This is a massively important book that turned out to be much harder to read than I expected, and left me still pretty confused about how to implement much of the advice in the book. But I like what it did to my thinking, even though I was familiar with many of the concepts in the book already.

    But boy, I sure do like Five Whys. I am so ready to have kids.

    There are some really wonderful simple quotes too:

    "management is human systems engineering."

    "Our productive capacity greatly exceeds our ability to know what to build."

    The latter was from the last chapter, which was my favorite. Ries gets a little existential about the raison d'etre of business and building things. I liked it.

    And this might sound a bit precious out of context, but it did get me quite excited: "What is needed is a massive project to discover how to unlock the vast stores of potential that are hidden in plain sight in our modern workforce. If we stopped wasting people’s time, what would they do with it? We have no real concept of what is possible.."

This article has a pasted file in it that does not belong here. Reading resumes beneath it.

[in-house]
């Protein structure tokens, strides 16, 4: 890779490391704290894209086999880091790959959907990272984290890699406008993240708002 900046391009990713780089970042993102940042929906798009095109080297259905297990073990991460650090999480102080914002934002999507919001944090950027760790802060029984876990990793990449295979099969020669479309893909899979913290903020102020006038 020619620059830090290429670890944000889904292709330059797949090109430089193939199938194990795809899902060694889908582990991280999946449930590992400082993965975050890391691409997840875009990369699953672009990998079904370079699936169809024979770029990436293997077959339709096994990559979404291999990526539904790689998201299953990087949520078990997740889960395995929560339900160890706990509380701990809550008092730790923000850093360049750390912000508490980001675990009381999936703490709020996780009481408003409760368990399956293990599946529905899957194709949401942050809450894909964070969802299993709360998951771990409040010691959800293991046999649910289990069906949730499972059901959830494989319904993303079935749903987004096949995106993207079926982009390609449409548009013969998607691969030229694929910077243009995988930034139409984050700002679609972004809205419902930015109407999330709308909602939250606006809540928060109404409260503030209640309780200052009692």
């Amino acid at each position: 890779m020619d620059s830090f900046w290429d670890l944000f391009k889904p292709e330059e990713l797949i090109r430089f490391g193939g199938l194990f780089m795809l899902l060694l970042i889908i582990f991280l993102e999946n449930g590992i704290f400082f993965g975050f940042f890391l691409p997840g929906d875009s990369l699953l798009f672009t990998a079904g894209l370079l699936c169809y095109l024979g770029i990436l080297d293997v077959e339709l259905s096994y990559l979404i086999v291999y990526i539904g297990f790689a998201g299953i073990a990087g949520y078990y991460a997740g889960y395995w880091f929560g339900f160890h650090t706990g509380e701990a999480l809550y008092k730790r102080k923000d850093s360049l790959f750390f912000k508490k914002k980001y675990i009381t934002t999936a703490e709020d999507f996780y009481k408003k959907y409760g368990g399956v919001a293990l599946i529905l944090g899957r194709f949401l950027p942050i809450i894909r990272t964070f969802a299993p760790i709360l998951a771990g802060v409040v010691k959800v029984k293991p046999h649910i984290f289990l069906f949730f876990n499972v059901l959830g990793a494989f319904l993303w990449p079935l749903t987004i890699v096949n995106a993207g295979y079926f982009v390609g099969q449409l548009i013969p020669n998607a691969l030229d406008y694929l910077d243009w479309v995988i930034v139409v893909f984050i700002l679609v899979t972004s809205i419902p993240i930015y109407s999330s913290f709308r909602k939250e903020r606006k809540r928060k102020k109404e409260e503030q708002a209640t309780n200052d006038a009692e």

• Sher❤ The Fabulous BookLover
    Sep 10, 2014

    After initially giving this 3 stars I had to go back and give this 4 Stars. This book is amazing for those starting a company, those who already own a company and those thinking about making that move. Beware, this book is better in practice than in theory. If you consider yourself an entrepreneur and are willing to put the principles into practice, then it's worth reading.